Model validation

A validation based on AdViSHE (Assessment of the Validation Status of Health-Economic decision models) was performed on the model before the final analyses were conducted to ensure confidence in the built model [52] (Supplementary Text 1).

Sensitivity analyses

One-way and probabilistic sensitivity analyses were performed for all parameters subject to uncertainty to test the robustness of the results (Table 1, 2 and 3, Supplementary Tables S1, S2). The uncertainty used for each parameter was established on literature-based standard errors, confidence intervals or ranges (minimum—maximum) or percentage variation was used. Probabilistic sensitivity analysis was run with 10,000 iterations, using gamma distributions for rates and costs, lognormal distributions for hazard ratios and beta distributions for utility values.

Scenario analyses

In scenario analyses, variation in the proportion of women adopting different risk-reducing strategies was investigated. Furthermore, we examined the impact of the following alternative assumptions: initiation of risk reduction at 30 and 35 years instead of 40 years, immediate versus later breast reconstruction, duration of Tamoxifen’s prophylactic effect as short as only 5 years as not clearly known, duration of disutility up to 10 years for the surgical risk-reducing strategies (without linear increase) and OC mortality rate reduced by 30%.

Results

Base case

All risk-reducing strategies were found to be cost-saving for the Swiss healthcare system with an increase in QALYs and LYs compared to IS. PBM&PBSO was found to be most cost-effective and dominated all other strategies in women with a BRCA1 or BRCA2 mutation (Table 4). Lifetime costs averaged to 141,293 EUR and 14.5 QALYs per woman with a BRCA1 mutation under IS, versus 76,639 EUR and 19.2 QALYs for PBM&PBSO. Corresponding results for IS per woman with a BRCA2 mutation were 102,245 EUR and 15.5 QALYs, versus 60,770 EUR and 19.9 QALYs for PBM&PBSO. Supplementary Table S5 summarizes the total BC and OC cost estimations in the model.

Table 4 Cost-effectiveness base case results of different strategies for BRCA1 and BRCA2 mutation carriers for the prevention of breast and ovarian cancer

Sensitivity analyses

Tornado plots reveal that changes in incidence of OC after primary BC, costs of PBSO, HR of PBSO, costs of PBM with implant reconstruction, costs of implant replacement, utility values of surveillance and chemoprevention have most effects on the ICER (Supplementary Figures S1, S2). The base case results proved to be robust in the probabilistic sensitivity analysis and no change in the dominant strategy for either BRCA-mutation was observed (Fig. 2, Supplementary Figure S3).

Fig. 2
figure 2

Cost-Effectiveness Scatterplot of the probabilistic sensitivity analysis for BRCA1 (top) and BRCA2 (bottom) with 10,000 iterations. CP (chemoprevention), IS (intensified surveillance), PBM (prophylactic bilateral mastectomy), PBSO (prophylactic bilateral salpingo-oophorectomy)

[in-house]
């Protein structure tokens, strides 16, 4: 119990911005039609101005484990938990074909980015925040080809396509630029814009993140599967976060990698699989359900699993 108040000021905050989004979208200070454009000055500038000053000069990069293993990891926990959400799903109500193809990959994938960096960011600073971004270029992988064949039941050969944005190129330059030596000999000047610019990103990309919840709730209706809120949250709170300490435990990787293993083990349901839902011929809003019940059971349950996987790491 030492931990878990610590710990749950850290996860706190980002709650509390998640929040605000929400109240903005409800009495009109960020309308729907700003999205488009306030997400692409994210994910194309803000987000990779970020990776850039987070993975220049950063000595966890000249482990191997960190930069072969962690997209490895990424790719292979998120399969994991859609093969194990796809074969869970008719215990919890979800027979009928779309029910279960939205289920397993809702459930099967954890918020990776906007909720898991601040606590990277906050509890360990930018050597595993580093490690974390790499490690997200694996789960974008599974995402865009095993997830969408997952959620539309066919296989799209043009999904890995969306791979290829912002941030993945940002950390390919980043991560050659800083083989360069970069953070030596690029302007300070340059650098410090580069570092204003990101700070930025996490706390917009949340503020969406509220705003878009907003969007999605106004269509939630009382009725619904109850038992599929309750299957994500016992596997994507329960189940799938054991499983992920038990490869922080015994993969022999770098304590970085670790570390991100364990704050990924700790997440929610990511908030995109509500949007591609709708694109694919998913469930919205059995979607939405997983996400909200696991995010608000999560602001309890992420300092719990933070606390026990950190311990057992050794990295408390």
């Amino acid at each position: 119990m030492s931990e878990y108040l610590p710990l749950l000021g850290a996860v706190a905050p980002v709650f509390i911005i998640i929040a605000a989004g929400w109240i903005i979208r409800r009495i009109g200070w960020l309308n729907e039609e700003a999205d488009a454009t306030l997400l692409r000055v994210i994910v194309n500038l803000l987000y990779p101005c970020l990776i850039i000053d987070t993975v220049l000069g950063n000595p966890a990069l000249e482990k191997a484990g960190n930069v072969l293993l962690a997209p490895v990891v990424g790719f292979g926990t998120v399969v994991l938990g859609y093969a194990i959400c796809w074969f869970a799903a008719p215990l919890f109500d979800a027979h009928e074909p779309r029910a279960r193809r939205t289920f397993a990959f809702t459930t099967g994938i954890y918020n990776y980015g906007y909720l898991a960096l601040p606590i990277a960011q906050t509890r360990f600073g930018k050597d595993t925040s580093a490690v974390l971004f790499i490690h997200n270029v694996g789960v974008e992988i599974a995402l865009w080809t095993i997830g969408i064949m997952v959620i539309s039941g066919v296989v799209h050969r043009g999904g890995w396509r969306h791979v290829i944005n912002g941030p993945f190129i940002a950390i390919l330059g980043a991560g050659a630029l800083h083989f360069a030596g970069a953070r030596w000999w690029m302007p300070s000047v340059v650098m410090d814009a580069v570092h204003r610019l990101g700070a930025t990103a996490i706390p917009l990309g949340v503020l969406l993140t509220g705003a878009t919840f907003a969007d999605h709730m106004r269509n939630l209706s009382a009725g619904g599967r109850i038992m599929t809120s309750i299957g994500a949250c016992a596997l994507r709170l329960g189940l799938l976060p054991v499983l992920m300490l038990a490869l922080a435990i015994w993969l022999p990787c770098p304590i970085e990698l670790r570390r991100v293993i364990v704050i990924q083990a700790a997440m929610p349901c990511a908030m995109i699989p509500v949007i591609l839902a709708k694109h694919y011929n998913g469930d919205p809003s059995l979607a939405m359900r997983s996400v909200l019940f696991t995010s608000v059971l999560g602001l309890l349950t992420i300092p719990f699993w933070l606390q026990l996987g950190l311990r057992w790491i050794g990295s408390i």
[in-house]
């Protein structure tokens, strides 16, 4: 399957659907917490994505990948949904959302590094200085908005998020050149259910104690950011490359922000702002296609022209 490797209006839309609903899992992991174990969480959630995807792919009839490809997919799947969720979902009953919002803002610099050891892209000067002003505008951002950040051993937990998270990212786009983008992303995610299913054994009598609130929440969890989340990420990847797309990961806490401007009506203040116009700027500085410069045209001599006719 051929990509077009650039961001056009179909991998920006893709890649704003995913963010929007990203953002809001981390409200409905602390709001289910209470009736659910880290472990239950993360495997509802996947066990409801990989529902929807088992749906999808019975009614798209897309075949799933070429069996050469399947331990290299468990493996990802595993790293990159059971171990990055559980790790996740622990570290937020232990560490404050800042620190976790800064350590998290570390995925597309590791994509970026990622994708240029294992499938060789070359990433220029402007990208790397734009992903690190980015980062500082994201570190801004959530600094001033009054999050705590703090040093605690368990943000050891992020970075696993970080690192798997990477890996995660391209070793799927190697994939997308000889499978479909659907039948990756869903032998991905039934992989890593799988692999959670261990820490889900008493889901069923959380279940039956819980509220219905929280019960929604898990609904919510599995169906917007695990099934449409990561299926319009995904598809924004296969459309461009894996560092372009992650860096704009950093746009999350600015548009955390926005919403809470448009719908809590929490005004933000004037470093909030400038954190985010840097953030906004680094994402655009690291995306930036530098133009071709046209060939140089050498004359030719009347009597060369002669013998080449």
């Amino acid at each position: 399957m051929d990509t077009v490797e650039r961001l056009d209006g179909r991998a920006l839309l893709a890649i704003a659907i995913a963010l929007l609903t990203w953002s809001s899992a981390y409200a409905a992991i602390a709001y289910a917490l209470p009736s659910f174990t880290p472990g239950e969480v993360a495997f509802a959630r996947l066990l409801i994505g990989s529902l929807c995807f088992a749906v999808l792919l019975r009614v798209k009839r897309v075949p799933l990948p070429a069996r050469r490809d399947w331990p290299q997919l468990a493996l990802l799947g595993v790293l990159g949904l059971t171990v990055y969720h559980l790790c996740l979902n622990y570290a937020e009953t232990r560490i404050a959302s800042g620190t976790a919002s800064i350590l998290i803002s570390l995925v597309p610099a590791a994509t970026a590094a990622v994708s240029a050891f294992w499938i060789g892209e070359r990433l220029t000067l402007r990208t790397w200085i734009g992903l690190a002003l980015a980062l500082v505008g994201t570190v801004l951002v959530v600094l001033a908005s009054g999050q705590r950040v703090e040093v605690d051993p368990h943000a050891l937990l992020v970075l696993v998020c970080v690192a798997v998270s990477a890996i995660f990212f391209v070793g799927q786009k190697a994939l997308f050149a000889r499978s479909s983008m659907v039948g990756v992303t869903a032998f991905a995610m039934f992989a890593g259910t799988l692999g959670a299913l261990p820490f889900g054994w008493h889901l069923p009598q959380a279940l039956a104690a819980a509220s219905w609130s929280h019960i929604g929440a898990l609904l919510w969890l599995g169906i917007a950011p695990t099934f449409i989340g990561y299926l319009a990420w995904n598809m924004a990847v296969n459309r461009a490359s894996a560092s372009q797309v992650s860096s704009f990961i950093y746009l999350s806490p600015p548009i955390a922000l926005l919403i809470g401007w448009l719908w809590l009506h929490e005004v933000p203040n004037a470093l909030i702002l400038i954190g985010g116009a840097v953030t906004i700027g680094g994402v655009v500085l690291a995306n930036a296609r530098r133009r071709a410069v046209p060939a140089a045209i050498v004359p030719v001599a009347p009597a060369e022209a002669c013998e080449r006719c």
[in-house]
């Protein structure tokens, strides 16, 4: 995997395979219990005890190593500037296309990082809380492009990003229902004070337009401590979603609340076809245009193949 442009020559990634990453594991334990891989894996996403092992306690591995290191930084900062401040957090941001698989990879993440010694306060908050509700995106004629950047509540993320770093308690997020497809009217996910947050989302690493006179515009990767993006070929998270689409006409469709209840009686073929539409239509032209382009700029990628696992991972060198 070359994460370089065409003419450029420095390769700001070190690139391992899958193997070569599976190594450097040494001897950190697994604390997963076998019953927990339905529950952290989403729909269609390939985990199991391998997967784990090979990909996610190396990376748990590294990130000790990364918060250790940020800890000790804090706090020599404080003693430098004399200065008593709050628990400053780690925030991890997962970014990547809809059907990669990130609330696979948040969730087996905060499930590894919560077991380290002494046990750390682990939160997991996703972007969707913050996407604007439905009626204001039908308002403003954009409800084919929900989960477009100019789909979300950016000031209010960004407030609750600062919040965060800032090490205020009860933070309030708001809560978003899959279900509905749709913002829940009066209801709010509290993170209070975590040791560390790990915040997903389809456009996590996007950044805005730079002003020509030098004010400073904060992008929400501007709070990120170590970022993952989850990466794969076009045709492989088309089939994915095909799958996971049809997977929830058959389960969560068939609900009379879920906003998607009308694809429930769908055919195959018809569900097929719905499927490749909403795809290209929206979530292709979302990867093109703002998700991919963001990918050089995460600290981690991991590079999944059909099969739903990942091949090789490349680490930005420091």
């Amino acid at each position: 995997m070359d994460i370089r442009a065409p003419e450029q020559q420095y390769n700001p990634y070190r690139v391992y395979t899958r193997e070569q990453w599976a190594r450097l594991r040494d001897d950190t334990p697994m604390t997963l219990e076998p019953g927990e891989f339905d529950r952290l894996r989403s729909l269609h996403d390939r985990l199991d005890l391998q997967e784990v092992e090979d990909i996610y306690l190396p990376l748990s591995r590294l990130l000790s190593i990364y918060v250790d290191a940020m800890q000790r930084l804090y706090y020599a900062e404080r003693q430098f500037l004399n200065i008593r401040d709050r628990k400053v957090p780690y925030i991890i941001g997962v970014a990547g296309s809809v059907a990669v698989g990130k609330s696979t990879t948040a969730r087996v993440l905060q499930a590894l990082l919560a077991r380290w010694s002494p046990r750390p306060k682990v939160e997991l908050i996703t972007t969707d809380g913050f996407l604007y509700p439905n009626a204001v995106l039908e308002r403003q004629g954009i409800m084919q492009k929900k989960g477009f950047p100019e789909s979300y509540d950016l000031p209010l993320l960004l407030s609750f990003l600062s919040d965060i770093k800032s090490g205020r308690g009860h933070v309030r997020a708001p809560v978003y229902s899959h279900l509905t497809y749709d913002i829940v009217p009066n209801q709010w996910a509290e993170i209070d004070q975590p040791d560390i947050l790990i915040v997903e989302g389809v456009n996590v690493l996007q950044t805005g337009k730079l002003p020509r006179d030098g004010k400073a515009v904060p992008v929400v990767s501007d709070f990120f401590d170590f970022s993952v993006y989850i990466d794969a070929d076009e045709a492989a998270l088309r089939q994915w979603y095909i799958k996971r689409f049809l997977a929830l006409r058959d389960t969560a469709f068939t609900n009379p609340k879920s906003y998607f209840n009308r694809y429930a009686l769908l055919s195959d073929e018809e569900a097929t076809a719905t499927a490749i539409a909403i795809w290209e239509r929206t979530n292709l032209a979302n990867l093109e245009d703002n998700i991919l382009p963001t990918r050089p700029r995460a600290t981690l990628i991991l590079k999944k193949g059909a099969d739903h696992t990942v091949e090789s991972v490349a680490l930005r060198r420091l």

Scenario analyses

Decreasing absolute costs were observed if the risk-reducing strategies were initiated at ages 30 or 35 (Supplementary Table S6). A decrease in the OC mortality rate by 30% had little effect on costs and QALYs for BRCA1 and BRCA2 (Supplementary Table S7). Whether a breast reconstruction was performed immediately or later in women with BC had only minor effects on costs (Supplementary Table S8). An increase in the duration of disutility related to surgical risk-reducing strategies from 1 year (base case) to 10 years decreased the QALY gains achieved in comparison with IS (Table 5). The higher the proportion of women accepting surgical risk-reducing strategies, the greater the health benefits for the women and the more cost-savings for the Swiss healthcare system (Supplementary Figure S4).

Table 5 Results of sensitivity analysis of the duration of disutility related to surgical risk-reducing strategies

Discussion

Our model showed that risk-reducing surgery at the age of 40 years for women with BRCA1 or BRCA2 was more effective (increase life expectancy and quality of life) and cost-saving from the perspective of the Swiss healthcare care system compared to IS. The incidence of BC and OC was reduced by prophylactic interventions reducing the costs associated with cancer treatment. Due to the inability of IS to prevent BC and OC, the costs of repeated IS and cancer treatment exceeded the costs of any risk-reducing strategies and was therefore in disadvantage compared to the prophylactic measures. PBM&PBSO was found to be the most cost-effective strategy for women with a BRCA1 or BRCA2 mutation. It absolutely dominated all other risk-reducing strategies; this result was found to be robust in sensitivity analysis. Absolute costs were found to be higher for BRCA1 compared to BRCA2 for all strategies. This difference arises from the higher costs of BRCA1-associated BC treatment, which is mostly triple-negative, and the higher incidence of OC in BRCA1 than BRCA2 [3].